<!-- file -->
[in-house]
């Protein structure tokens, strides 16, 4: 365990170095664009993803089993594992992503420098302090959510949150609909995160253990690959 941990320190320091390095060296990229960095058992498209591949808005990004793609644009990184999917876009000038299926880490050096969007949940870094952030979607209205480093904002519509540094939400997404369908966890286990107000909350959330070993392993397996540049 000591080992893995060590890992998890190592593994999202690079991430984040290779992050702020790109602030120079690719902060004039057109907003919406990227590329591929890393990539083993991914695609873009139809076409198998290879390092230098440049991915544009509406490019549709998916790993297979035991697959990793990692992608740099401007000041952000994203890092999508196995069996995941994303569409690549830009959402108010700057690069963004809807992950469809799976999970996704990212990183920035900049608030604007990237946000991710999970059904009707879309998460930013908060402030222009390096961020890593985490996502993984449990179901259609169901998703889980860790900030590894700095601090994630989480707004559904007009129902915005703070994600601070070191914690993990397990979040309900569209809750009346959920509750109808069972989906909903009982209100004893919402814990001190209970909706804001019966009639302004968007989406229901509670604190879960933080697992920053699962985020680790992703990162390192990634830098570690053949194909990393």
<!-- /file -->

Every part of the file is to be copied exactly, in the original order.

[in-house]
């Protein structure tokens, strides 16, 4: 365990170095664009993803089993594992992503420098302090959510949150609909995160253990690959 941990320190320091390095060296990229960095058992498209591949808005990004793609644009990184999917876009000038299926880490050096969007949940870094952030979607209205480093904002519509540094939400997404369908966890286990107000909350959330070993392993397996540049 000591080992893995060590890992998890190592593994999202690079991430984040290779992050702020790109602030120079690719902060004039057109907003919406990227590329591929890393990539083993991914695609873009139809076409198998290879390092230098440049991915544009509406490019549709998916790993297979035991697959990793990692992608740099401007000041952000994203890092999508196995069996995941994303569409690549830009959402108010700057690069963004809807992950469809799976999970996704990212990183920035900049608030604007990237946000991710999970059904009707879309998460930013908060402030222009390096961020890593985490996502993984449990179901259609169901998703889980860790900030590894700095601090994630989480707004559904007009129902915005703070994600601070070191914690993990397990979040309900569209809750009346959920509750109808069972989906909903009982209100004893919402814990001190209970909706804001019966009639302004968007989406229901509670604190879960933080697992920053699962985020680790992703990162390192990634830098570690053949194909990393």